Receiver Larry Fitzgerald goes out on a pattern Sunday in New England.
There was no one smiling wider on the sideline Sunday following the Patriots' missed field goal than Larry Fitzgerald.
But clearly, the Pro Bowl wide receiver wants the Cardinals' offense to do more, and that would probably start by making sure a player like Fitzgerald ends up with more than just one catch for four yards as he finished with against New England.
"It's unfortunate," coach Ken Whisenhunt said of Fitzgerald's lack of chances. "There were a couple of opportunities. Larry had one catch that was erased. The slant, we could have gotten that one, and there were a couple other ones where now you are talking about five or six catches and we're not even having this discussion.
"Larry is going to have his catches. We're certainly going to make sure we work on that."
Fitzgerald was targeted five times, and had the aforementioned catch wiped out because of a penalty. The Patriots made sure they were not going to let Fitzgerald beat them. On some plays, Fitzgerald drew double coverage with one of the defenders leaving his back to the play just to make sure he shadowed Fitzgerald, without an ability to know what else was going on.
"Coach (Bill) Belichick is not the best coach in history for no reason," Fitzgerald said. "He's done it for a long time. He does a great job defensively. It was good to get out with a win, to be honest."
The Cards only completed 15 passes the entire game. Tight end Todd Heap led the team with nine targets and five receptions against New England's Cover-2 looks.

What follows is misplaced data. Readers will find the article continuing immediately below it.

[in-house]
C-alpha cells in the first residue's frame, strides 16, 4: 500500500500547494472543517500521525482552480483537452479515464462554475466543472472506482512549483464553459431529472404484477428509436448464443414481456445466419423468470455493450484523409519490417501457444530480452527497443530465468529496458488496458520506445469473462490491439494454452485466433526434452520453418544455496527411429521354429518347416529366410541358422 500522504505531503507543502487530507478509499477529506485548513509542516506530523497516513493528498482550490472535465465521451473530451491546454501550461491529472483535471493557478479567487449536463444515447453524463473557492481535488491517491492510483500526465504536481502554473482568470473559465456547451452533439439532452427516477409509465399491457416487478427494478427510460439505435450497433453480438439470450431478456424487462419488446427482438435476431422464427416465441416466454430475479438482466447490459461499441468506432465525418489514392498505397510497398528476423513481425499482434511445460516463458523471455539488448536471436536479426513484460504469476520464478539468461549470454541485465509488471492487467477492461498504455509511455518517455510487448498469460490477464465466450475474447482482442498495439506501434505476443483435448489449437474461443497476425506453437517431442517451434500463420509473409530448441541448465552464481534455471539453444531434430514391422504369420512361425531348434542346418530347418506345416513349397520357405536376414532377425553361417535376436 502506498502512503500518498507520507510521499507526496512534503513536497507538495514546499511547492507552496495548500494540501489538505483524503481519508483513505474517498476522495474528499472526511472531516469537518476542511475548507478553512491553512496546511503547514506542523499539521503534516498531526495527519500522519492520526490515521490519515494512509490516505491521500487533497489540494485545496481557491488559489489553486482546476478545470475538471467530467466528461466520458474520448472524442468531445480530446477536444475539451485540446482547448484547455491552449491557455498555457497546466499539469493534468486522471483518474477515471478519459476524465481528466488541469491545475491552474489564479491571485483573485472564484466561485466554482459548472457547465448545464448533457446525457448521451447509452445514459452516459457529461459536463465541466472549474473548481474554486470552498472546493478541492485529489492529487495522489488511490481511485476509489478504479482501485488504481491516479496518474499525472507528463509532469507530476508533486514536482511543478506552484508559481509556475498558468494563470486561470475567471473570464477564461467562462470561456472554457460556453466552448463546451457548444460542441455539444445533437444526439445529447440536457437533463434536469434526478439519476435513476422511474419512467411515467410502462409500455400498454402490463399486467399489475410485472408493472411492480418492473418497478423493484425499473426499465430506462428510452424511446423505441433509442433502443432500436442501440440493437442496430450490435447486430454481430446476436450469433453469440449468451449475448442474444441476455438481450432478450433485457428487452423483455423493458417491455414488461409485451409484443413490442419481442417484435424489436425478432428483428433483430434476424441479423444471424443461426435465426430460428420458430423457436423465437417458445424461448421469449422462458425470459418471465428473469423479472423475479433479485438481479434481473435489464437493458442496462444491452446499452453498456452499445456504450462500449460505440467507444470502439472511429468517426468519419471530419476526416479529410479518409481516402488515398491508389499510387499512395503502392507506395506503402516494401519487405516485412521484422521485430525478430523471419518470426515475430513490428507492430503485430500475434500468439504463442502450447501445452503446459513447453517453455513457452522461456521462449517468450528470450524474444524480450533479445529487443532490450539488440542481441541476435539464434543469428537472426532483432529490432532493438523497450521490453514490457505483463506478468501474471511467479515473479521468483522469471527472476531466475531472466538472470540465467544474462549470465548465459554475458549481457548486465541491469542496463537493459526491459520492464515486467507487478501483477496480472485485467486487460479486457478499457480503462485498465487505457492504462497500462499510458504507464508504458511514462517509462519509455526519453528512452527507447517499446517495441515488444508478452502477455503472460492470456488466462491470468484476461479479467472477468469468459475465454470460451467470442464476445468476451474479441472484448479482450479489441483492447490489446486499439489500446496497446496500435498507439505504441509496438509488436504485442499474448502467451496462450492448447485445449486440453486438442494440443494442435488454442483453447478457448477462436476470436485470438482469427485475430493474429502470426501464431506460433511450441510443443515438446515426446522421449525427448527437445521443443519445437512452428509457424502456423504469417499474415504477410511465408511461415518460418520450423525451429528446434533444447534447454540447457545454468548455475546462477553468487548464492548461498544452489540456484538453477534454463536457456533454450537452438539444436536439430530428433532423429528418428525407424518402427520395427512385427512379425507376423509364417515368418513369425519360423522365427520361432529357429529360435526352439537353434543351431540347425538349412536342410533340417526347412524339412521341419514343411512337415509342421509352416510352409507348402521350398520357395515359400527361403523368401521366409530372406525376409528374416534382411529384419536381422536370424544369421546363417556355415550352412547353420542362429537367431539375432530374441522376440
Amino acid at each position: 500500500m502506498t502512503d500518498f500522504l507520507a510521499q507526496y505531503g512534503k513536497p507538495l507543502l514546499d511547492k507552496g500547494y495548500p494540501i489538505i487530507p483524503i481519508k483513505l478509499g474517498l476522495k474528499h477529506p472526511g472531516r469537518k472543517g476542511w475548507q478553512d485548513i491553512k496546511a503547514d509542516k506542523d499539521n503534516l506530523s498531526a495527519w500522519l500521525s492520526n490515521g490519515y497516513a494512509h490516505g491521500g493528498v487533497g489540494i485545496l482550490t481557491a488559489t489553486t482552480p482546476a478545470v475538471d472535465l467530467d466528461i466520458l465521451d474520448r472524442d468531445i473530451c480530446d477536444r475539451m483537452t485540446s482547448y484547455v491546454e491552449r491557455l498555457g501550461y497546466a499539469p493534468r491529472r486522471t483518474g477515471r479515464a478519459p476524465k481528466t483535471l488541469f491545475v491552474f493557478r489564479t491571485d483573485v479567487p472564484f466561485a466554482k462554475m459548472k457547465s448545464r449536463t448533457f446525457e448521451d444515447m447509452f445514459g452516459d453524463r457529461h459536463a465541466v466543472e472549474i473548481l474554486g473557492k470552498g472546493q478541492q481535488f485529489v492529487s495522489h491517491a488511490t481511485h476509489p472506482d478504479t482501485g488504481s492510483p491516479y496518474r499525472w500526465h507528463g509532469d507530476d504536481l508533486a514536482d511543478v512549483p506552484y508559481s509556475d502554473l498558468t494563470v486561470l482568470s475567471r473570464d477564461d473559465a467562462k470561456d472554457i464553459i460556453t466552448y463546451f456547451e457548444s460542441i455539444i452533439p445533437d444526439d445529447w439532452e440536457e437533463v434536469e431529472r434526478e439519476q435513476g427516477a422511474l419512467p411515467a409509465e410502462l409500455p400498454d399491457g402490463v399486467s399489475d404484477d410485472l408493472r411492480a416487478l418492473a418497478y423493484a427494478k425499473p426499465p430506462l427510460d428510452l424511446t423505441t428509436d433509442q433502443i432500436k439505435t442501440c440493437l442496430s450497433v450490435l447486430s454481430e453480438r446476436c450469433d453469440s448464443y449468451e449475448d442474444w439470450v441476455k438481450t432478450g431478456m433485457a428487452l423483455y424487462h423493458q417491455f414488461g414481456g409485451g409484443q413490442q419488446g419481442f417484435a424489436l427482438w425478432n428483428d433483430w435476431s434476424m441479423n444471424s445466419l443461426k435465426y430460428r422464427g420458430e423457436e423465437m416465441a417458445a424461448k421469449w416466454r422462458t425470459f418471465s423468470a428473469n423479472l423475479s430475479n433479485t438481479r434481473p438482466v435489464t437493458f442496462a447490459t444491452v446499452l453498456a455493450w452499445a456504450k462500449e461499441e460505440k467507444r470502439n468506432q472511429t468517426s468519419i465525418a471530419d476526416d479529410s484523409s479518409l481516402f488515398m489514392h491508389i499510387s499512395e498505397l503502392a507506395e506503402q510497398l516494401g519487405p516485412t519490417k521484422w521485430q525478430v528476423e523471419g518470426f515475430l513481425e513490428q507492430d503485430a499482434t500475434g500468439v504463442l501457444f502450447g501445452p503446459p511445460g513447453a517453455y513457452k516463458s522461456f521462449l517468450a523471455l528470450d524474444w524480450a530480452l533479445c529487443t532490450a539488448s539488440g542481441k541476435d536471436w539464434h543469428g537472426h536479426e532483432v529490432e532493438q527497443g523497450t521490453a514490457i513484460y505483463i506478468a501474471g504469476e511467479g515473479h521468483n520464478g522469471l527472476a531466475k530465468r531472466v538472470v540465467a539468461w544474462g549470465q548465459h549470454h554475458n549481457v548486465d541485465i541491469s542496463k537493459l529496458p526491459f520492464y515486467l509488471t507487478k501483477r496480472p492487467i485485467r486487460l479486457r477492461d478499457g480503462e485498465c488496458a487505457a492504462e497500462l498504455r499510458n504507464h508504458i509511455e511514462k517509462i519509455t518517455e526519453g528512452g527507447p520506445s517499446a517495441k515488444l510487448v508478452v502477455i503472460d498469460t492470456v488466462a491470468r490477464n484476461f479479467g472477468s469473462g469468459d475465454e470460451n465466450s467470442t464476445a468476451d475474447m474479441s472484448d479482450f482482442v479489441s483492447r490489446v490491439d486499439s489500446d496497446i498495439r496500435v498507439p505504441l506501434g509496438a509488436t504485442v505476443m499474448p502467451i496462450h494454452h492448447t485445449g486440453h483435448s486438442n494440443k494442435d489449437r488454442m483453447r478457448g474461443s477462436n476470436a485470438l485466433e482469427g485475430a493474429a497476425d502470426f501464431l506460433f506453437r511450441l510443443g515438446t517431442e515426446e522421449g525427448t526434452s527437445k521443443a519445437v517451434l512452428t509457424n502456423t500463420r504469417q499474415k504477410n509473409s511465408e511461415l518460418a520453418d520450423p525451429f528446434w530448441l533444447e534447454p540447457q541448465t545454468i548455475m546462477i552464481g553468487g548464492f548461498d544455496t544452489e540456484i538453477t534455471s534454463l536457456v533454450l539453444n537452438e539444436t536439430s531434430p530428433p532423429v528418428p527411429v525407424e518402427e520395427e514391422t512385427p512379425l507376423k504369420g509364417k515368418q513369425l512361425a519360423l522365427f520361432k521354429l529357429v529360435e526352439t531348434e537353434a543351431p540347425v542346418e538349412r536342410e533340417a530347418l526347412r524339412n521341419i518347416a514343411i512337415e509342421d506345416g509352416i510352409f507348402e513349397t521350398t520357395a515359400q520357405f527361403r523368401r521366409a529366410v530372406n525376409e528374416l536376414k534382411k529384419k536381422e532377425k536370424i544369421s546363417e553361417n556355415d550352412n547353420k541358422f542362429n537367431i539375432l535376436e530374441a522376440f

Being a decoy "is part of it," Fitzgerald said. "I'll get my opportunities. When they come, I've got to make my plays."
WORDS OF ADVICE FOR WILLIAMS
The day after running back Ryan Williams could have coughed up a valuable win with a crucial late fumble, Whisenhunt said he relayed his personal story of Jerome Bettis.
Bettis, if you recall, fumbled near the goal line in the Steelers' road playoff game in Indianapolis following the 2005 season. It looked like it would cost Pittsburgh the game until Colts kicker Mike Vanderjagt missed what was a makeable field goal. Bettis went on to star for the Steelers the rest of the playoffs as Pittsburgh – and offensive coordinator Whisenhunt – won the Super Bowl.
"The next two weeks Jerome was huge for us and that's the type of mentality that you have got to have," Whisenhunt said. "You have to learn from it and you have to go forward. (Ryan) is a good, young player. I know he was torn up about what happened in the game, but that's going to happen when you have young players. We put Ryan in there and he made some good runs for us at the end of the game, which we thought we had a chance to win the game without ever having to give it back to them.
"This was unfortunate, but our team stuck together and we found a way to win, and that's really all that matters. You learn from it. It's a lot easier to learn from it in this situation. That's for sure."
Whisenhunt said while the way the running backs are used are sometimes package-driven, Williams was in the game at the end instead of Beanie Wells because "it was (Williams) time to go back in."
HEAP BANGED UP
Tight end Todd Heap said he sprained his knee and was day-to-day. He was hurt on a late hit, something he noted.
"I've seen that happen before and unfortunately it was my turn," Heap said. "I don't know if there is a reason to come in and hit guys late like that, but it happened and you move on."
Whisenhunt said he didn't know yet if quarterback John Skelton will be healthy enough on his ankle to return to practice this week.
"It really depends on how he can do with the movement stuff, being able to push off on the ankle. It's getting a lot better. You've seen him walking around now, so we know he's getting closer, but until he can take a drop and move around in the pocket, we won't know much."